Dia: And we have a lot of people who are excited to contribute as volunteers.
Oshtoora planning. Photo: Ma7sool Productions.
Heba: In the last few months it’s been a lot of laying groundwork. The idea, the partners, the way things will look, the music and so on. We’ve been interviewing this week and realized that as we’re definitely expanding, it’s time to relay this thought process we’ve been going through to additional people. Because it’s a huge operation. More people need to be hands-on involved, as well.
Maha: This leads me to ask about the programming in general. Anything outside of music, visual arts?
Maha: Right, there’s a partnership with Cairo art house cinema Zawya.
You mentioned Mada Architects is designing the space to utilize the elements?
Moe: Yeah, but even the bigger person working with the wind is Dia.
Dia: Basically, a lot of windbreakers. In a music festival you really need to hear. If you have wind blowing in your ears, it’s not a good experience. But as a scenography team we think of wind as a friend, not a foe — a lot of structures will be based on transforming wind into other things.
Rowan: How is that balance happening, between functional windbreakers and using wind for installations?
Dia: Windbreakers are actually very good for us because we know where there will be wind, and where there won’t. It’s a barrier — then you can use the wind at a certain altitude and transform it into something that happens on the ground.
Maha: Who else is on your team?
Dia: We have an illustrator, a physicist, a mathematician, an electronics hacker, an architect, a mechanical engineer and instructors for little objects made out of recycled trash.
We started with understanding the audience and their needs. Then we went back to studying the space and forces of nature, and the shapes and natural systems. So there’s a scientific start. Then how to integrate that into design, and produce from design the language of a civilization that never existed but would inhabit this village. From these elements, we assemble the structures that use the wind, sun and shadows to set the design of the stage, the entrance and the orientation tunnel, and the camp ground, with little items included. Those are the basic phases, and that’s why we have such a variety of backgrounds in the team.
Visuals and scenography code. Credit: Dia Hamed.
Maha: I remember you guys saying there are many housing options.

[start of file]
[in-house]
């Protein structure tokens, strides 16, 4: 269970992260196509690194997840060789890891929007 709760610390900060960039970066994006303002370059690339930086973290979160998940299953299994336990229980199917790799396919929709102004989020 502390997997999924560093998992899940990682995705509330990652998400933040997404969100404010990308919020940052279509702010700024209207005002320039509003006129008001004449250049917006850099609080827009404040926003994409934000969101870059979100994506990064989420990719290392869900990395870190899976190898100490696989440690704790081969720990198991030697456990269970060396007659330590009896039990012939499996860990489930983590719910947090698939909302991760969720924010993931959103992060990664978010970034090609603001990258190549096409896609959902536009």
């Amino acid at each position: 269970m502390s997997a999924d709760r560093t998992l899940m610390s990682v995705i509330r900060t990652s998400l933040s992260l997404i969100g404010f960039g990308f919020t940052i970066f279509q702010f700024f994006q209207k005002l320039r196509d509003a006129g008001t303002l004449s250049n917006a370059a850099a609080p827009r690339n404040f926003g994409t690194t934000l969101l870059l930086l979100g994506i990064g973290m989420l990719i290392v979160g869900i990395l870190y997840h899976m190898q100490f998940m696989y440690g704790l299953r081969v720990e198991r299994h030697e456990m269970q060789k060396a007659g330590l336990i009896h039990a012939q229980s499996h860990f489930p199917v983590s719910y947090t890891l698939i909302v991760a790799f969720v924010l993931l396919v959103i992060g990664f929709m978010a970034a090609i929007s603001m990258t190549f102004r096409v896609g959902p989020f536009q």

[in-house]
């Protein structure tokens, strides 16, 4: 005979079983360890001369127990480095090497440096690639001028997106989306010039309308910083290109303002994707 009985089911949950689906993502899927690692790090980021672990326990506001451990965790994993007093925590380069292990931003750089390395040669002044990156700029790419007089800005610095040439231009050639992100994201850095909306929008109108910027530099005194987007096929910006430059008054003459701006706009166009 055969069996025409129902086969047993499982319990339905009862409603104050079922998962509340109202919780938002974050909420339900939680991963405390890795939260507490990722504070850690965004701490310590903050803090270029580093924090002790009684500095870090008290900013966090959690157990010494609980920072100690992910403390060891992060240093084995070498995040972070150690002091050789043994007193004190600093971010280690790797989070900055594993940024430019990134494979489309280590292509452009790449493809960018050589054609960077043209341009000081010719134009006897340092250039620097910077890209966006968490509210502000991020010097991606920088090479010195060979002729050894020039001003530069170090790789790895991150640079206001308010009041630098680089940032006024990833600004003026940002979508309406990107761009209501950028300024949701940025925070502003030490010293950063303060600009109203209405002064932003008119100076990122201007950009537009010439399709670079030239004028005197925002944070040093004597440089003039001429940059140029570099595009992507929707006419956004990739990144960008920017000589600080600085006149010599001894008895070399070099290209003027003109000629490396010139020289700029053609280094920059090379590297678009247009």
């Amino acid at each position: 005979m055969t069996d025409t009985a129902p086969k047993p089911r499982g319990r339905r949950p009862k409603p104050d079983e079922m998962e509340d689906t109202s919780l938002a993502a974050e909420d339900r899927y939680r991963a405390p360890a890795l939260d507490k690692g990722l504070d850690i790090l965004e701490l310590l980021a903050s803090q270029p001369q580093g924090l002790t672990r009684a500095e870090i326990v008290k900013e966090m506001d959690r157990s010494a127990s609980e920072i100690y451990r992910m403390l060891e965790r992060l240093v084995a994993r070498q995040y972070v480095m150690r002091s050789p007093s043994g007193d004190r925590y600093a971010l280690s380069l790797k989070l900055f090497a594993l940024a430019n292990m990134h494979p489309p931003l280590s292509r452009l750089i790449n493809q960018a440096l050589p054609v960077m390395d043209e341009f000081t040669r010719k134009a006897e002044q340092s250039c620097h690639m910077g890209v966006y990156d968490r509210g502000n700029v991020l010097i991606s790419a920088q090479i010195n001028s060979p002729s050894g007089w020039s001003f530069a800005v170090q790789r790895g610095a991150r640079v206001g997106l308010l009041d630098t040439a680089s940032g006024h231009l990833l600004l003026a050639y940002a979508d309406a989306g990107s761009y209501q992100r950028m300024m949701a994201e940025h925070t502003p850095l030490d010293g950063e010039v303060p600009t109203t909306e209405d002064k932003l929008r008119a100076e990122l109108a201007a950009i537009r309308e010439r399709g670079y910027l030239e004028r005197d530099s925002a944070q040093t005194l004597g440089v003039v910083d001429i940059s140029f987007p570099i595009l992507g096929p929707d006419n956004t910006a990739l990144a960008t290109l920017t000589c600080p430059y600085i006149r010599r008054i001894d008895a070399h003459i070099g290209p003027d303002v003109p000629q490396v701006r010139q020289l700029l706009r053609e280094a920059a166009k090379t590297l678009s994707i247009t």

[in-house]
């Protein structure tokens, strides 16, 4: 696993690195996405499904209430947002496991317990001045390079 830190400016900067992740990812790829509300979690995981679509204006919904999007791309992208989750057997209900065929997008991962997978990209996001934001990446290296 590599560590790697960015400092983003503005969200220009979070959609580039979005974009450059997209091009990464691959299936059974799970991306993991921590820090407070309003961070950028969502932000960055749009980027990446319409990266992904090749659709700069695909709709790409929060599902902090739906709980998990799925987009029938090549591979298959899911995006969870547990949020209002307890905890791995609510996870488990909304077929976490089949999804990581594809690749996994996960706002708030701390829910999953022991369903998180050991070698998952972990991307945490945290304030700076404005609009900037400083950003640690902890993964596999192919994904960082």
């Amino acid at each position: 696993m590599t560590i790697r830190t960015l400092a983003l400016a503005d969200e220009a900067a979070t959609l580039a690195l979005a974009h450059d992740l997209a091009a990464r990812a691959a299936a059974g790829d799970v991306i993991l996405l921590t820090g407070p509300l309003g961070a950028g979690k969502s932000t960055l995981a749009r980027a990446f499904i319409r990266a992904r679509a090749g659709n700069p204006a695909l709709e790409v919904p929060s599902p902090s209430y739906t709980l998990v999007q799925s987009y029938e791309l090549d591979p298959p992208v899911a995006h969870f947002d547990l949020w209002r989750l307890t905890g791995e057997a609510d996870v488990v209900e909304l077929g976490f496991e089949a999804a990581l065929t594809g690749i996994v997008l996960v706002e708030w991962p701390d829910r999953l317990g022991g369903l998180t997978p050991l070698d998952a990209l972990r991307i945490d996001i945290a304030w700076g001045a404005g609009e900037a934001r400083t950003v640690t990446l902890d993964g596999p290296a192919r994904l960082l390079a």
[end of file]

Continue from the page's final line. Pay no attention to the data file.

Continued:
Dia: The dream was to cover everything, make everything look in harmony, belonging to the same civilization or cult. But we keep cutting down on things as we’re running out of time, and have to go toward going to a company to provide a shaded area and so on. What we do is intervene without destroying this, and integrating it into the visual identity.
There are a lot of elements that would excite people who find sacred geometry and so on interesting. We’re not using the hexagon and the numbers 3, 6 or 9 though — we’re using 5, which is not really sacred at all. We try to take inspiration from audiovisual phenomena, how sound frequencies resonate with sand and water surfaces. And it’s fun. We have funny characters. We rely on the bunny. We discovered the friend of the bunny, the octopus.
We’re not going for installations — as in pieces of art that you go and look at as art. We’re trying to integrate the creative thing within the structure. It’s applied arts and design. The design of the stage itself is an installation.
Maha: Have you been spending a lot of time there?
Dia: I went there twice, and I worked on a little clay model at home. When we gather as a team we discuss it on the map. We came up with this visual language. It’s all based on circles and tentacles. Transformation is a main theme. How wind transforms to other shapes. How information transforms from one state to another. How you have one shape and with rotations make a full library of potential probabilities.
When animation first started they would draw several characters, spin a circle and look through holes and see the drawings animated. We’re going in this direction, trying to bring back the simple things we were so excited about before phones, television and Facebook. The little things that make people happy.